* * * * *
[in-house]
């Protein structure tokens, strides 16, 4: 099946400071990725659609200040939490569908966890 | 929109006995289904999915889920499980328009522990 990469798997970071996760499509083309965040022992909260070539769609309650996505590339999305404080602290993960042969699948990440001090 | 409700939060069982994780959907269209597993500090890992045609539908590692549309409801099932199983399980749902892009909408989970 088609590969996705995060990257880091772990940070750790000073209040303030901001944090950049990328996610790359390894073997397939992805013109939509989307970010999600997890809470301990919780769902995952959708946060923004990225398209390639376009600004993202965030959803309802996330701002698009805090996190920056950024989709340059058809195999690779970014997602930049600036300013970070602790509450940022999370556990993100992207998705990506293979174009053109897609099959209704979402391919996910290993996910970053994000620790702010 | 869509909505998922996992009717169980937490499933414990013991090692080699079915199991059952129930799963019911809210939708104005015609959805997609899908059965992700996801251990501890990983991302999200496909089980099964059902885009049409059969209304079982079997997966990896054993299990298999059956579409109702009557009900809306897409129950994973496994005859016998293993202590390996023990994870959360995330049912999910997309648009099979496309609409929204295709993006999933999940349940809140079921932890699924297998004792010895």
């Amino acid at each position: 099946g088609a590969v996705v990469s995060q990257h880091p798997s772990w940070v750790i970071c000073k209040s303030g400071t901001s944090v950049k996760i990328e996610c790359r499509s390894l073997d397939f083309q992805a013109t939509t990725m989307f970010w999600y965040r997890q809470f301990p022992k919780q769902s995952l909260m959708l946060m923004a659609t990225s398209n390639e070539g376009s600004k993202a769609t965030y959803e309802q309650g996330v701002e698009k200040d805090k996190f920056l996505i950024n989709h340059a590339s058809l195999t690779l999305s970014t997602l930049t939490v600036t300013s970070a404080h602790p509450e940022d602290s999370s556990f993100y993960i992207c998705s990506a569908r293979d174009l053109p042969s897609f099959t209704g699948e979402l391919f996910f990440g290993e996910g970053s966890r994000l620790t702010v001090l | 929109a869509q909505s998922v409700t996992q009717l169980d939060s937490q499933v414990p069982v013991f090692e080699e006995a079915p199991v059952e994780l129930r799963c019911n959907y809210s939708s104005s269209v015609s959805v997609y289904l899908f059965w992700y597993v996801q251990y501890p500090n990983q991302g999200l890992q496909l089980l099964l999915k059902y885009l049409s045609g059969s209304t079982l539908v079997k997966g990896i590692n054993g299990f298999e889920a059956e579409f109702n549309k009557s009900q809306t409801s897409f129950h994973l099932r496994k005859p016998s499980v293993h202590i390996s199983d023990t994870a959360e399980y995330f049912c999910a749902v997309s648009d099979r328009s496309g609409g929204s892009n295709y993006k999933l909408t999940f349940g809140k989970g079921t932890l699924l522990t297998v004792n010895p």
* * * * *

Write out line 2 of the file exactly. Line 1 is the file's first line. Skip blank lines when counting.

């Protein structure tokens, strides 16, 4: 099946400071990725659609200040939490569908966890 | 929109006995289904999915889920499980328009522990 990469798997970071996760499509083309965040022992909260070539769609309650996505590339999305404080602290993960042969699948990440001090 | 409700939060069982994780959907269209597993500090890992045609539908590692549309409801099932199983399980749902892009909408989970 088609590969996705995060990257880091772990940070750790000073209040303030901001944090950049990328996610790359390894073997397939992805013109939509989307970010999600997890809470301990919780769902995952959708946060923004990225398209390639376009600004993202965030959803309802996330701002698009805090996190920056950024989709340059058809195999690779970014997602930049600036300013970070602790509450940022999370556990993100992207998705990506293979174009053109897609099959209704979402391919996910290993996910970053994000620790702010 | 869509909505998922996992009717169980937490499933414990013991090692080699079915199991059952129930799963019911809210939708104005015609959805997609899908059965992700996801251990501890990983991302999200496909089980099964059902885009049409059969209304079982079997997966990896054993299990298999059956579409109702009557009900809306897409129950994973496994005859016998293993202590390996023990994870959360995330049912999910997309648009099979496309609409929204295709993006999933999940349940809140079921932890699924297998004792010895």